The Hive Five: Game Forty-Five

WORDS: || AP (through NBA.com) || Five Observations ||

NUMBERS: || Box Score || Shot Chart || Play-by-Play ||

VIDEOS: || ESPN || NBA.com || Yahoo! ||

Normally, I might shrug a loss like this off. First loss in 10 games… 3rd in the last 20. You’re bound to hit a hot-shooting team eventually, right? But what agonizes me is how dominant the Hornets were statistically, except for one category. Oh, and the fact we would’ve clinched Byron Scott’s All-Star coaching opportunity with a win.

 

“Come on Tyson! Do you not want me to coach the All-Star Game or something?”

Just when I thought Don Nelson couldn’t get smarter, he made a brilliant tactical move which I’m guessing nobody really noticed. What was it? Playing Biedrins primarily when Chandler sat; this allowed the advantage we might normally enjoy on the boards due to the Chandler-Biedrins matchup to die away. Instead, Chandler dominated their scrubs, and Biedrins dominated ours (granted, for fewer minutes) and it was even. It sucks that Baron got the last laugh in his first New Orleans visit; that 30 foot three hurts. The Dubs forced CP to carry the scoring load tonight, and again, it hurt us. I wrote about this earlier, and one of the counter-points I received to my argument was that CP shoots a lot more when a) his team is failing badly, or b) his team is starting to crumble in the fourth. That clearly wasn’t the case tonight; Dubs looked like they were deliberately leaving him open. The offense looked extraordinarily stagnant tonight; for the best evidence of this, look no further than the shots taken by Peja. Pretty much none of them were in rhythm, and all involved a man in his face as he faded away. But obviously, as I noted above, there were a ton of positives in this loss. Most of them I’ll describe next through the factors, but one bit of praise I’ve got to throw out is for David West and his 5 blocks.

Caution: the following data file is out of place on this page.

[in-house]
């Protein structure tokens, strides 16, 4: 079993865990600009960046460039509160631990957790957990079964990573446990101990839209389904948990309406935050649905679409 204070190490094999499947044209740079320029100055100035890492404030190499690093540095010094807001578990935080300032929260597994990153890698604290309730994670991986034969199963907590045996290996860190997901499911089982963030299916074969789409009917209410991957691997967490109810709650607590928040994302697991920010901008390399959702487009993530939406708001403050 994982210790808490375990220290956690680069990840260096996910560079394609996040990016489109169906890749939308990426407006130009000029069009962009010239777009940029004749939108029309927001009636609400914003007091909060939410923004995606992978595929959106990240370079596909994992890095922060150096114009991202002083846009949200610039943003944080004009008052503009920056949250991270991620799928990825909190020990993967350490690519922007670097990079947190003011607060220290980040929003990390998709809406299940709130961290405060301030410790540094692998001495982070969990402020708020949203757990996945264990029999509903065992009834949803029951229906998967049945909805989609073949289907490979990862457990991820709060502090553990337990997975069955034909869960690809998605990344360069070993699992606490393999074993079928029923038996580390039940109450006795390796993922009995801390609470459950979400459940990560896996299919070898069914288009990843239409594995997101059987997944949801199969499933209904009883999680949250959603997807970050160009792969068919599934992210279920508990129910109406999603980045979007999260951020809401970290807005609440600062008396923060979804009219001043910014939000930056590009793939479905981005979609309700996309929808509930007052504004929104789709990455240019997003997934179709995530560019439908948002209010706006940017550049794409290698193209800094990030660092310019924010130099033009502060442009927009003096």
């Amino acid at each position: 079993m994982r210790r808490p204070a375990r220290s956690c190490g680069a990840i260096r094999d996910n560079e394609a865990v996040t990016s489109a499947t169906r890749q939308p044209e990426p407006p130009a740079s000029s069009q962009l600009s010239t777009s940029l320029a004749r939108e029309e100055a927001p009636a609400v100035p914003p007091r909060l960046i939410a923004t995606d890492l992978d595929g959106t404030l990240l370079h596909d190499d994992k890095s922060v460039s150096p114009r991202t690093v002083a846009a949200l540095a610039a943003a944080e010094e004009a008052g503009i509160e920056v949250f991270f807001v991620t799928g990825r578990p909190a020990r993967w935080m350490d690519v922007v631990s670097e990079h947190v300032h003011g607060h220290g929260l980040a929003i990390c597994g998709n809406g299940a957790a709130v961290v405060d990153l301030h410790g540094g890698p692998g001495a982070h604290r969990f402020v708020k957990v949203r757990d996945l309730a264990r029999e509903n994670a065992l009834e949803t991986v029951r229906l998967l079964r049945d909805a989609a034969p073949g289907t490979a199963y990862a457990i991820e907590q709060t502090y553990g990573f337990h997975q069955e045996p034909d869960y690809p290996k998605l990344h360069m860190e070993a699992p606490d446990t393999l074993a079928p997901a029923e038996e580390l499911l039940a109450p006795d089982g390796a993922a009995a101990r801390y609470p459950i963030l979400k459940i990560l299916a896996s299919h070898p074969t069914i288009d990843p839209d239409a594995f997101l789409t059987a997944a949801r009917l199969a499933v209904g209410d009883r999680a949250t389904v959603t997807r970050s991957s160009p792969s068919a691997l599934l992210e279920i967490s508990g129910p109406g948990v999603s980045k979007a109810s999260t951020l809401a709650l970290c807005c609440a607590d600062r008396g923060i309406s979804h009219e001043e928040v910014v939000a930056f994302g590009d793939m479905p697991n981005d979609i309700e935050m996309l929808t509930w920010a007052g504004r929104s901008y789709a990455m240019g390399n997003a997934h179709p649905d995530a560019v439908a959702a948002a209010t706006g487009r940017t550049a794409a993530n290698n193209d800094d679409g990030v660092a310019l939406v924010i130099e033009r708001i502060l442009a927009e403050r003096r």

Pace

Eff

eFG

FT/FG

OREB%

TOr

GSW

88.0

131.8

59.9%

15.1

23.7

6.8

NOR

 

117.0

46.8%

16.0

41.3

8.0

1. Shooting (X) Our worst defensive performance of the year, shooting wise. And the worst part was that so many of those GS shots were so bad, so painful that if we were taking them, I might have contracted glaucoma. We did a decent job putting the ball in the bucket, but you can’t really do anything when the opposition shoots 13-27 from distance. Although, I have one gripe on their three shooting as well: on more than one occasion, a Hornets defender looked pretty surprised when Stephen Jackson would jack up a long three early in the shot clock. You hope these guys pay more attention to the scouting report next time.

2. Turnovers () I actually didn’t know this beforehand, but Golden State is actually extremely good at taking care of the ball. We rank first in the West, they rank second. Probably wouldn’t have hurt if I’d done some advanced scouting myself… Stat of the night: none of their bigs had a turnover, while our 3 bigs (West, Chandler, Ely) combined for 5.